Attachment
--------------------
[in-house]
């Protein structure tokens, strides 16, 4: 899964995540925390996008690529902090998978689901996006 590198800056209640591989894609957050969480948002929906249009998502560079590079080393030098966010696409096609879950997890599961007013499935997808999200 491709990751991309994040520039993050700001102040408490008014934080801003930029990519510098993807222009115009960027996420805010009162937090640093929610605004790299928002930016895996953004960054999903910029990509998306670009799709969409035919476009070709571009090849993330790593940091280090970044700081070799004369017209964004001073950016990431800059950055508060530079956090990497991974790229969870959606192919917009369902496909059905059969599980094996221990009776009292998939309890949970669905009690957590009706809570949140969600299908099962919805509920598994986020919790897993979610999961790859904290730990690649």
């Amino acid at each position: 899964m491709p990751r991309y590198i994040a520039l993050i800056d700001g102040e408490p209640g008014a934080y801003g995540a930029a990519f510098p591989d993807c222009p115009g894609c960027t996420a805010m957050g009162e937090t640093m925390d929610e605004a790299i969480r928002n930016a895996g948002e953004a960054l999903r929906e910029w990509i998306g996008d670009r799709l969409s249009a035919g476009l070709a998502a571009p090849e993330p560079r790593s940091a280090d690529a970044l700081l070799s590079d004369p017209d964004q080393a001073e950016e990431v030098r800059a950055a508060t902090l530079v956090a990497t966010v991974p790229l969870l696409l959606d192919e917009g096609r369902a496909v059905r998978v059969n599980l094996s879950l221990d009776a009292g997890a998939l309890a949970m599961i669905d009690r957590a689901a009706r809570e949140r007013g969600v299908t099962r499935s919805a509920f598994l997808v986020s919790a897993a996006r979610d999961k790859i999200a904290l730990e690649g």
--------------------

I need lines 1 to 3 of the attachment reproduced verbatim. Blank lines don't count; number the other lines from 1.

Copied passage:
[in-house]
């Protein structure tokens, strides 16, 4: 899964995540925390996008690529902090998978689901996006 590198800056209640591989894609957050969480948002929906249009998502560079590079080393030098966010696409096609879950997890599961007013499935997808999200 491709990751991309994040520039993050700001102040408490008014934080801003930029990519510098993807222009115009960027996420805010009162937090640093929610605004790299928002930016895996953004960054999903910029990509998306670009799709969409035919476009070709571009090849993330790593940091280090970044700081070799004369017209964004001073950016990431800059950055508060530079956090990497991974790229969870959606192919917009369902496909059905059969599980094996221990009776009292998939309890949970669905009690957590009706809570949140969600299908099962919805509920598994986020919790897993979610999961790859904290730990690649």
């Amino acid at each position: 899964m491709p990751r991309y590198i994040a520039l993050i800056d700001g102040e408490p209640g008014a934080y801003g995540a930029a990519f510098p591989d993807c222009p115009g894609c960027t996420a805010m957050g009162e937090t640093m925390d929610e605004a790299i969480r928002n930016a895996g948002e953004a960054l999903r929906e910029w990509i998306g996008d670009r799709l969409s249009a035919g476009l070709a998502a571009p090849e993330p560079r790593s940091a280090d690529a970044l700081l070799s590079d004369p017209d964004q080393a001073e950016e990431v030098r800059a950055a508060t902090l530079v956090a990497t966010v991974p790229l969870l696409l959606d192919e917009g096609r369902a496909v059905r998978v059969n599980l094996s879950l221990d009776a009292g997890a998939l309890a949970m599961i669905d009690r957590a689901a009706r809570e949140r007013g969600v299908t099962r499935s919805a509920f598994l997808v986020s919790a897993a996006r979610d999961k790859i999200a904290l730990e690649g």